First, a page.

Weiskopf bolts to 10-under

July 02, 1995|By Doug Brown | Doug Brown,Sun Staff Writer

BETHESDA -- A frightening thing happened to Rocky Thompson on the way to a 69 at the U.S. Senior Open yesterday.

A bolt of lightning split the sky above the Congressional Country Club course while Thompson had a club in his hands.

"I threw that thing as fast as I could," Thompson said.

Moments after Thompson's scare, at 2:16 p.m., play was suspended. After a 3-hour, 42-minute delay, play was resumed, but not everyone completed the third round.

Tom Weiskopf, the second round co-leader with Tommy Aaron, stopped because of darkness after the 14th hole at 10-under par. Aaron is 2-under after four bogeys through 14 holes.

"I think I would have liked to finish today, get the round over and done with," Weiskopf said. "You don't have to worry about what is ahead of you, and the morning is easier because you get to sleep in."

Isao Aoki of Tokyo had six birdies -- including five straight on the fourth through eighth holes -- to go 8-under. The five straight birdies tied the U.S. Senior Open record set in 1986 by Dale Douglass.

"The three-hour suspension gave me time to relax," Aoki said through a translator, alluding to his two bogeys before the storm and the string of five birdies afterward. Aoki had completed 16 holes before play was halted.

The leader in the clubhouse was Raymond Floyd at 5-under 211, followed by Jack Nicklaus at 212, Larry Laoretti at 213 and Thompson, Dewitt Weaver and Bob Betley at 214.

The third round will be resumed today starting at 7:30 a.m., to be followed by the final round at 9:15.

"It's just part of the game," Weiskopf said. "No one can control it. It's just a matter of safety."

Weiskopf, well on the way to capturing "the one significant senior tour event I really want to win," said there were good and bad things about the course after the rain.

"The greens were smoother because the spike marks went away, and softer, making the ball stop quicker," he said. "But the rough is tougher to get out of if you drive in there, so it's sort of a trade-off."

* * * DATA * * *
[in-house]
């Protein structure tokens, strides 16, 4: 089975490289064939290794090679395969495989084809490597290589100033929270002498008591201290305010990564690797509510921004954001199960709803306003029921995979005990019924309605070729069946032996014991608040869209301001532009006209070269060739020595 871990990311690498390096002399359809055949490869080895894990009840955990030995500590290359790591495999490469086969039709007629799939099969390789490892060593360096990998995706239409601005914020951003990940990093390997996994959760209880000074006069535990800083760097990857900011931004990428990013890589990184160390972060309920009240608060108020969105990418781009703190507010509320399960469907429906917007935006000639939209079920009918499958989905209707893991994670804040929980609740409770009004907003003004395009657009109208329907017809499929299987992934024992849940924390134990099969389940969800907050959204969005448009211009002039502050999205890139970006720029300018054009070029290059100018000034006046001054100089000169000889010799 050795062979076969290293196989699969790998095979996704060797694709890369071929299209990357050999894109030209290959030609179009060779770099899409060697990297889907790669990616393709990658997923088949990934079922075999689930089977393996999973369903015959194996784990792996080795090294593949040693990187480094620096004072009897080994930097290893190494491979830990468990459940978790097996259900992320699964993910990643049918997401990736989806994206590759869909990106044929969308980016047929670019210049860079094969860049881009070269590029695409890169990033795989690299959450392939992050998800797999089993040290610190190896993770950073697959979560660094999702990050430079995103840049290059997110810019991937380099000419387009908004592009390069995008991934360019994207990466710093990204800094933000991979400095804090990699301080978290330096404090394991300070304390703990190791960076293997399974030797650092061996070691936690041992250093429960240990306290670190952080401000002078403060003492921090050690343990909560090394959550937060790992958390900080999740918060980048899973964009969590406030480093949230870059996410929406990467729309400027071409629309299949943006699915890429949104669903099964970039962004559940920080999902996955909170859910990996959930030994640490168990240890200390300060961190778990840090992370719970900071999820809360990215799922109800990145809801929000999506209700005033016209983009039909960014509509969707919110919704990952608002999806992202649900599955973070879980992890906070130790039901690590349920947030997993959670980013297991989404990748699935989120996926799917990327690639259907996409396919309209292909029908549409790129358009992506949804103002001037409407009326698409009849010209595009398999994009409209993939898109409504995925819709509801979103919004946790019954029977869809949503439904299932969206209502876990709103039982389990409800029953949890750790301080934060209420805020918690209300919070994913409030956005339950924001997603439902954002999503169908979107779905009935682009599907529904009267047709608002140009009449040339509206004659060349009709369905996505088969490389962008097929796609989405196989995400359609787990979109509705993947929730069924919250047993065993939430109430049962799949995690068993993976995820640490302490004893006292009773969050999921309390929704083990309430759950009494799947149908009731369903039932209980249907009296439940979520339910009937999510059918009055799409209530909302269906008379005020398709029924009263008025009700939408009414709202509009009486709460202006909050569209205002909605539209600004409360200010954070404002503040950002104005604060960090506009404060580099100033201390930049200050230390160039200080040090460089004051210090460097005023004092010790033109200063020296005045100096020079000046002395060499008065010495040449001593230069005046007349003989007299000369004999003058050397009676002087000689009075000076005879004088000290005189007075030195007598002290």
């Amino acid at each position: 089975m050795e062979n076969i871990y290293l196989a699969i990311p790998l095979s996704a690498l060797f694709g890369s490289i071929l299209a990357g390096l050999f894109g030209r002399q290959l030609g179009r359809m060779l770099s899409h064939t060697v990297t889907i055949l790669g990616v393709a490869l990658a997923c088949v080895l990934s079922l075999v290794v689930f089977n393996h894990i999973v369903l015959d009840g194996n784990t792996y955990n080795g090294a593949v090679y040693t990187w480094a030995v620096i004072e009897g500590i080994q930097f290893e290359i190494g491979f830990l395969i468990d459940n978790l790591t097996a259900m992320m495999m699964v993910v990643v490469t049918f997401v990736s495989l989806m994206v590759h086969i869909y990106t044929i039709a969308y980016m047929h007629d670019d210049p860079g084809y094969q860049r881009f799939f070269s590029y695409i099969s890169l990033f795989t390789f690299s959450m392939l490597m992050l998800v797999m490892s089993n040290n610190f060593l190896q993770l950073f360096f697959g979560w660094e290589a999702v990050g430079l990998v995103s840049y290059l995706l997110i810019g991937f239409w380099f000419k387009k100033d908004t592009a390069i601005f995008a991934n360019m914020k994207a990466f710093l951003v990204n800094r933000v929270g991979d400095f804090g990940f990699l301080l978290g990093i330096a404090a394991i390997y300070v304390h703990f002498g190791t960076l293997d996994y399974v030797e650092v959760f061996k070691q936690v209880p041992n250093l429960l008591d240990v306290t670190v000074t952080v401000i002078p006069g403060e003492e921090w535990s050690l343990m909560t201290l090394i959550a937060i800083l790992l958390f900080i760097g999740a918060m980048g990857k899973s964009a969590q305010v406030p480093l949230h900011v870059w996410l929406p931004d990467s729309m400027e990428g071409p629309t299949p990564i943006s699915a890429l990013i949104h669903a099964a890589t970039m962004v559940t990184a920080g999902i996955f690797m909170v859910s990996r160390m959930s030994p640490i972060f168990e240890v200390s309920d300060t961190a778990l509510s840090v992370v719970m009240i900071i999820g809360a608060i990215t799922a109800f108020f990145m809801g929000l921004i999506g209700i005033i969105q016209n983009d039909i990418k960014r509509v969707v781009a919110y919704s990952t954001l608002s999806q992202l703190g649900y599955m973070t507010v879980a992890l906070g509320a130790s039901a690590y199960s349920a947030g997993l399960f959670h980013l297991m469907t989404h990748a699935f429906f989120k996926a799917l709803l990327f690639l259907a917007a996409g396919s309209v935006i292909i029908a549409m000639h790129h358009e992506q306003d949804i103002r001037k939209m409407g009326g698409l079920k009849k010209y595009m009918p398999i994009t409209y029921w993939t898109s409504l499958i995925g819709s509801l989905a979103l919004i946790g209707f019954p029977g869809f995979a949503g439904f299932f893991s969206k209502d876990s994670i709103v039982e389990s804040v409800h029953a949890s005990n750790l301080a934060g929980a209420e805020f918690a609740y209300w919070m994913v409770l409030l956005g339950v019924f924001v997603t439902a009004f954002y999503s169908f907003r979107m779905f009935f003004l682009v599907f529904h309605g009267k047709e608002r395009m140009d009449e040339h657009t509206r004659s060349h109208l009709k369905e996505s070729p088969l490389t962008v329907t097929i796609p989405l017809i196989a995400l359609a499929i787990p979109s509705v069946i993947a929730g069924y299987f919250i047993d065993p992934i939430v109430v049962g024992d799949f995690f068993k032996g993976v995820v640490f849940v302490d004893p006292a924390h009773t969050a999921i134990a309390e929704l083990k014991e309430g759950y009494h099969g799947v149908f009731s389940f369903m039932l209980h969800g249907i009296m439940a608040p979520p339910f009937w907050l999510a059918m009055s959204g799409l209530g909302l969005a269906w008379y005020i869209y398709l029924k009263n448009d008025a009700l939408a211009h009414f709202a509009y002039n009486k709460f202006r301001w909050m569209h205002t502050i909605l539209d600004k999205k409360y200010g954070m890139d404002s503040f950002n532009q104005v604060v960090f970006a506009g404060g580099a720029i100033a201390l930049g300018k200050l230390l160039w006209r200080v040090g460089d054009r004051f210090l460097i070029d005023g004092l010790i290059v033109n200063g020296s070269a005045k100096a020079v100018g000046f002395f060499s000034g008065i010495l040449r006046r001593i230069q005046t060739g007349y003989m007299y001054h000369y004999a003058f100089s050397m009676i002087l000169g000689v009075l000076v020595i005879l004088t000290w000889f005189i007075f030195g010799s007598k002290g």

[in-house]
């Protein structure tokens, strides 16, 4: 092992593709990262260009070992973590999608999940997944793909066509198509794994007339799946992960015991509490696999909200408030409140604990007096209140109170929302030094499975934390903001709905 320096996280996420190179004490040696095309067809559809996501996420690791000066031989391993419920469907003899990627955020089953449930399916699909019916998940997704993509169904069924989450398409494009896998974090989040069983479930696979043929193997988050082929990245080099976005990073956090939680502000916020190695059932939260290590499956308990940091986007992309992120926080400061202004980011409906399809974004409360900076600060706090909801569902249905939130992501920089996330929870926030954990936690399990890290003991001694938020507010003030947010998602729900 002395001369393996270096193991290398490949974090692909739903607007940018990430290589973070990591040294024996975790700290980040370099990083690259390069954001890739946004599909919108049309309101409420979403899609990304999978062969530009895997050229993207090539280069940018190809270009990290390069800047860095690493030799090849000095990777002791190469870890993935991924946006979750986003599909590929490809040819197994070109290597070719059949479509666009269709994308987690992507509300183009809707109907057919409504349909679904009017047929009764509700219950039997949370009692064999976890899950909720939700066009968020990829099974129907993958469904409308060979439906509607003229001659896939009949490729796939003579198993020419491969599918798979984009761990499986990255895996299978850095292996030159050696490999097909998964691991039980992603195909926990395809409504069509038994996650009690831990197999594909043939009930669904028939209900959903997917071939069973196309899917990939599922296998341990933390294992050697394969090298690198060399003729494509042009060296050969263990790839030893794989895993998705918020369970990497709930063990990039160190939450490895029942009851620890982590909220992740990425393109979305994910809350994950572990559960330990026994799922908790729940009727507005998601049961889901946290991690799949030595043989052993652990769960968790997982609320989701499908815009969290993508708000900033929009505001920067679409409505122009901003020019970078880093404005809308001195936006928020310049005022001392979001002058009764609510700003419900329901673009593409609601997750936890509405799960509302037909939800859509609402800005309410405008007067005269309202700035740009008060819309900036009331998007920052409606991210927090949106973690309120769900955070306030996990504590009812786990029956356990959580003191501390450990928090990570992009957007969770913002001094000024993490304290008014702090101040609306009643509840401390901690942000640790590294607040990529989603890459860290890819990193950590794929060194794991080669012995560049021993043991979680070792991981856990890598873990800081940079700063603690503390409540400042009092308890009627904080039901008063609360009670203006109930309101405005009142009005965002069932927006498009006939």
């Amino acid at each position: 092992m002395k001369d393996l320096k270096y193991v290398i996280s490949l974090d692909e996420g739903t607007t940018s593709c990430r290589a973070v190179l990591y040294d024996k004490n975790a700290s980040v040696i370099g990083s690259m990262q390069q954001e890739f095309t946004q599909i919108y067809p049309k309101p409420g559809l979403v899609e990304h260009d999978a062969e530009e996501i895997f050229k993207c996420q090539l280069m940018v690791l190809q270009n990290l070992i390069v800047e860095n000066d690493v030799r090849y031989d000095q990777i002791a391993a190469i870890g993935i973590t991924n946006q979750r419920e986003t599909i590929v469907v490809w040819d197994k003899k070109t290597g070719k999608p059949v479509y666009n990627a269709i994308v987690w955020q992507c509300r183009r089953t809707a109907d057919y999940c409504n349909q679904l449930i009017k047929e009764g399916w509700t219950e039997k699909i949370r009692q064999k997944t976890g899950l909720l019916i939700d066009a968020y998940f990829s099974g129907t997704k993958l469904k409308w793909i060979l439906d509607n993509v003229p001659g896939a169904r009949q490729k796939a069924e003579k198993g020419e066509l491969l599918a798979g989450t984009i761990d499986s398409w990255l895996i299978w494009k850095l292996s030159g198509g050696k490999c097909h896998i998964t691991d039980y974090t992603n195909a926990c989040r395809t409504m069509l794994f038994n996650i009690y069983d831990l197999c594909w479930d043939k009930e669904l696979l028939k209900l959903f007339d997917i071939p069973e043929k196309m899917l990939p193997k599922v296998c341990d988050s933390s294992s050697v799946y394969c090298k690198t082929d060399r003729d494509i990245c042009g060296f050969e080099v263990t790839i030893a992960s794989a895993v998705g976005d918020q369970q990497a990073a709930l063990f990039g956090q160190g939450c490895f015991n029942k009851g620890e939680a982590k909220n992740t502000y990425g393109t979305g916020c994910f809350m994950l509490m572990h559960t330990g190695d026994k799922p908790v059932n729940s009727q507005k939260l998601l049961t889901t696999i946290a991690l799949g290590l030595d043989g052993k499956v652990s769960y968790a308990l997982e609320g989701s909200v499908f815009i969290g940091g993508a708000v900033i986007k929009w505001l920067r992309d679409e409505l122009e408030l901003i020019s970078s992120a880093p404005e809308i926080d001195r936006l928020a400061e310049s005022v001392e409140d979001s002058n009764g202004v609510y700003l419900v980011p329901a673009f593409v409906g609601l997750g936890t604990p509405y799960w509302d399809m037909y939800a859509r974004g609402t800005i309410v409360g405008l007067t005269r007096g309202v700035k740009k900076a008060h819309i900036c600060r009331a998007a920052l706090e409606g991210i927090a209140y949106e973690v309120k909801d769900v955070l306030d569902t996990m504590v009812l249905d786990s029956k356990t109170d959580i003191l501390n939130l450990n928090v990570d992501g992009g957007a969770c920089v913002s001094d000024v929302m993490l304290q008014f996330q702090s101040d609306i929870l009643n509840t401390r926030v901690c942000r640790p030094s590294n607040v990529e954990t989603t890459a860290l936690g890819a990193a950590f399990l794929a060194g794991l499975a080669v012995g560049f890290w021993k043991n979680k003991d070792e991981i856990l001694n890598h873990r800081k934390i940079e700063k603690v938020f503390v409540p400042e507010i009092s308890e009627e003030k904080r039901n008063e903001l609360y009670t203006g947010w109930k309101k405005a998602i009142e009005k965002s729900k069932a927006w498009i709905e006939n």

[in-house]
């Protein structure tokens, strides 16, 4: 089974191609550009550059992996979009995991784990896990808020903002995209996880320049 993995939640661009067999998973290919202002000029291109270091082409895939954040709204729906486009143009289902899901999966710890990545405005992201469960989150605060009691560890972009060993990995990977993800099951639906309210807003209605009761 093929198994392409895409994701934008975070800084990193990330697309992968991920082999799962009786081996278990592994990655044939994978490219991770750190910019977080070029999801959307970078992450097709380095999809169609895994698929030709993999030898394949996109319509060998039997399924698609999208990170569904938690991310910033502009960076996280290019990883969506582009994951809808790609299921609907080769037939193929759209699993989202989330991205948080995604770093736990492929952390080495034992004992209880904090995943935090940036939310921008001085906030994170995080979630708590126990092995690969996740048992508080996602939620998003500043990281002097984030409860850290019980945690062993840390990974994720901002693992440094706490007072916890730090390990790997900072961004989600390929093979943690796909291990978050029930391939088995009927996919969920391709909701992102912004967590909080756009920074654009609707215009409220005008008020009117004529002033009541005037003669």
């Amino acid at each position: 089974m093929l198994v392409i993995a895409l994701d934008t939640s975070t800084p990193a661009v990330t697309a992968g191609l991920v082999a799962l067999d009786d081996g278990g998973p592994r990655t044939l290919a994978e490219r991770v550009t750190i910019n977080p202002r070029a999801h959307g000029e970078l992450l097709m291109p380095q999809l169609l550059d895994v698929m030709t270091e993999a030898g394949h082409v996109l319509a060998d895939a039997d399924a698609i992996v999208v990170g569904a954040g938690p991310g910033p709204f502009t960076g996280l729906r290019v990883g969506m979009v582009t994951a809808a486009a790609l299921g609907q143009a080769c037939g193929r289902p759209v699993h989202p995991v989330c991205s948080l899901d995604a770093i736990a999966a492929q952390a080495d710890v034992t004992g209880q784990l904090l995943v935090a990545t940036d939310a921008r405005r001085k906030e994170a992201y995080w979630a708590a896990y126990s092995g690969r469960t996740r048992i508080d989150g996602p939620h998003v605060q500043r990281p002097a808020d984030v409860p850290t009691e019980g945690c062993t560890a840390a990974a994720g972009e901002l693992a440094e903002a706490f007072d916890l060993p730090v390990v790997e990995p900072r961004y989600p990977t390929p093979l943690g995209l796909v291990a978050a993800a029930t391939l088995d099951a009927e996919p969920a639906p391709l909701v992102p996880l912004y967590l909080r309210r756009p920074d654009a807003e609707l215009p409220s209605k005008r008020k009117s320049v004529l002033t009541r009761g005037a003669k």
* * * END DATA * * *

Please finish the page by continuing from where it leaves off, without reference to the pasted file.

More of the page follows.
A lot of the players who got their rounds in yesterday were pleased with the results.

Chi Chi Rodriguez, for instance, shot a 1-under-par 71 after barely making the cut with 150 for the first two rounds. He made more birdies (five) than he had in ages after stumbling onto something on the practice range that did wonders for his game. He rated it perhaps his most solid round in two years.

"I moved my feet back from the ball and spread my feet more," Rodriguez said. "I had lost all my power. Everybody was hitting it past me. Today I hit some drives 270 yards."

Despite his good round, Rodriguez, with a 5-over 221, will not climb into contention.

"I haven't played well in two years and haven't won in two years," he said. "With these changes, I'm looking forward to playing the rest of the year. From now on, I think I'll play better. But I'll have to make a habit of it."

When asked about Congressional's greens, Rodriguez had an amusing response: "When a kid is born, he has to crawl, then walk, then run. I think the greens are now walking. In a year, they'll be running."

First-round leader Larry Ringer followed his second-round 80 with a 69 for a 217 total. The former Naval Academy coach, playing in his first U.S. Senior Open after turning 50 in April, spiced his round with an eagle on No. 14.

Ringer, head pro at the Country Club at Woodmore, allowed that the only time he had been as nervous as he was before Friday's round, on the heels of the media crush following his opening 68, was in 1974 at the U.S. Open at Winged Foot.

"At Winged Foot, I was paired in front of Mr. [Arnold] Palmer, Lee Trevino and Tony Jacklin," Ringer said. "They were walking up to the tee as I was about to tee off and I was nervous, just shaking."

Dave Eichelberger, who, like Rodriguez, just made the cut, also had an eagle. He chipped in with a sand wedge from the collar of the green, 40 yards from the pin, for a 3 on No. 6.

"Every once in a while the good Lord lets one get in," Eichelberger said. "You don't know why when it does, and you don't know why not when it doesn't."

After a 73 and a 76, Mike McCullough tied Ringer at 217 with a 4-under 68. Elementary, McCullough said.

"I hit it closer to the hole," he said. "I never felt it was going to be a bad day or a great day. The first two days I was 2-under and 3-over after the first four holes. Today I was 2-under. That in itself was the difference."

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